1/11/2017 Update: Eichenwald has withdrawn his lawsuit in Texas because……..
He claims to know the identity of the “assailant.” See the Notice of Nonsuit filed with the court. No indication of where (or if) he will file now.
Very curious as to where this information might have come from.
1/10/2017 Update: Game is afoot.1Procedurally, under TRCP 120a, bringing up matters other than personal jurisdiction in a special appearance could waive claims of lack of personal jurisdiction. In Lawyer Slack we were debating this heavily, but I never discussed it here
- Doe only disputes personal jurisdiction in his special appearance, but brings up other issues in his Motion To Quash, analyzed below in the original post.
- Doe’s affidavit is included (p. 18).
- The special appearance completely skirts the question: “Can the mechanics of an internet medium serve as means of committing assault?” (as it should, but!)
- The court might have to adopt some type of hybrid approach when addressing this mess. Why?
- If the answer to the above question is yes, then a court will likely have personal jurisdiction over Doe.
- If the answer is no, then a court will likely not have personal jurisdiction over Doe.
- I continue to maintain that such a question should be heard by a jury.
- There is a Status Conference Hearing set for Thursday, January 12. That will be the next time we get any more information on the case.
Original Post below:
This is Part IV of the ongoing coverage of Assault With A Deadly Twitter. Previous entries:
- Can You Sue Someone For A Tweet That Induces Epilepsy? (Part I)
- Can Kurt Eichenwald Get Pre-suit Discovery From Twitter? (Part II)
- Can You Assault With A Tweet? (Part III)
The saga continues! (((Ari Goldstein))) makes an appearance! Free speech! New torts! And more!
Appearing To Not Appear
Thus far this has been a fairly one-sided affair, with Eichenwald being the one sharing information, talking about the case, and filing legal documents. But yesterday the user who went by the Twitter name, (((Ari Goldstein))), a/k/a @jew_goldstein, filed a John Doe Petition in Dallas District Court.
This special appearance “John Doe” petition is a special type of motion that allows someone to appear before a court and dispute a legal claim, without actually subjecting themselves to jurisdiction of the court. Right now non-lawyers2Yes, I used the term “non-lawyer.” Suck it #legaltech people. are like…
So let’s talk about jurisdiction for a moment.
Jurisdiction is the practical authority granted to a legal body to administer justice within a defined area of responsibility. For example, a state court in New York has jurisdiction over matters that occur within its jurisdiction (often a defined geographic area) that arise under New York state law. But the same NY state court wouldn’t have jurisdiction over something that happened in Wyoming.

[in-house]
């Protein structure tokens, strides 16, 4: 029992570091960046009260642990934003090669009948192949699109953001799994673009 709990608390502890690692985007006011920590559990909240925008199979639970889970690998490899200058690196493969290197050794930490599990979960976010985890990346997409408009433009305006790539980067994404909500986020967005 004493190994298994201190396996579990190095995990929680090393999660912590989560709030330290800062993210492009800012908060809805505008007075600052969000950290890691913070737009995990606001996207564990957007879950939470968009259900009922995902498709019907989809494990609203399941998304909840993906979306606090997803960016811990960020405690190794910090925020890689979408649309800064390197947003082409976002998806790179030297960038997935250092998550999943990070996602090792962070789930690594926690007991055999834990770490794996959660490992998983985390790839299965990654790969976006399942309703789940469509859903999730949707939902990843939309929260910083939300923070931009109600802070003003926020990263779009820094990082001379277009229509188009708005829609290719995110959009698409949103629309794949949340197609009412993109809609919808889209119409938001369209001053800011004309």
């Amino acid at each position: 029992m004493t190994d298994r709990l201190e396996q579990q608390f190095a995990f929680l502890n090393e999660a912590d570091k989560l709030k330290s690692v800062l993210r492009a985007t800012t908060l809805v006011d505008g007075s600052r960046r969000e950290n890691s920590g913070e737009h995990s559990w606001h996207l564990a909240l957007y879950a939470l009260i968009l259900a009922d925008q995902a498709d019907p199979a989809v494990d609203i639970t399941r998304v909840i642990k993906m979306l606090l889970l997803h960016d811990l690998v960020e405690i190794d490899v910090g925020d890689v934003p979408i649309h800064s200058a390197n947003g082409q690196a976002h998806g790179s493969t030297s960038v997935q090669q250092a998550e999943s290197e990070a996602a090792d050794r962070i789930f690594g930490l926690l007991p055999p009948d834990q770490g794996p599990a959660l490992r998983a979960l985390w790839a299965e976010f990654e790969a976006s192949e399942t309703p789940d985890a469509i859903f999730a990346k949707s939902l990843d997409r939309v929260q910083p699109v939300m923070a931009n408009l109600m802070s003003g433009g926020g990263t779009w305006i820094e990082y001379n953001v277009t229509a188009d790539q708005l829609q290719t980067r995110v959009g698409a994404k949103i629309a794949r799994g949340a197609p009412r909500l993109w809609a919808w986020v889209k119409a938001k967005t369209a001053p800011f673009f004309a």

The same NY state court also wouldn’t have jurisdiction over a matter that involved Federal law/crimes, even if the underlying claim arose in the State court’s geographic area. The proper jurisdiction would be Federal court. This is all regarding the specific jurisdiction over the subject matter.
There is a second type of jurisdiction referred to as in personam, which refers jurisdiction over the person. This type of jurisdiction is the authority a court has over a respondent/defendant in legal proceedings. In personam jurisdiction is obtained when the respondent/ defendant is properly served with a summons and complaint either by certified mail, appearance, personal service, publication, etc.
Note in the middle of that last sentence is appearance. Say (((Ari Goldstein))), a/k/a @jew_goldstein (who I will now refer to as “Doe”), physically showed up in Dallas Court and said, “This is all a bunch of BS! I live in Oregon, this Court ain’t got no power over me!” That might be true, but by appearing in Court, he will have consented to the Court’s jurisdiction by being physically present. He’s there, the Judge can reach out and touch him.
The same holds true if Doe just started responding to Eichenwald’s legal filings on the issues of assault, free speech, etc. Without Doe’s special appearance objecting to the Dallas Court’s jurisdiction over him in the lawsuit, the law would recognize Doe as “appearing” before the court. Doe would have lost the ability to dispute jurisdiction.
Motion To Quash “Assault By Long-Distance Tweet”
I went through all that because the first issue Doe raises is one of jurisdiction. Doe cites In re John DOE a/k/a “Trooper”, Relator, 444 S.W.3d 603 (Tex. 2014), noting that discovery is put on hold until a determination of personal jurisdiction is met (the case I predicted Doe would rely on in Part II). Twitter can’t divulge anything requested by Eichenwald until the court rules on Doe’s motion.
Doe then raises a number of initial issues. The issues are in bold, my commentary follows: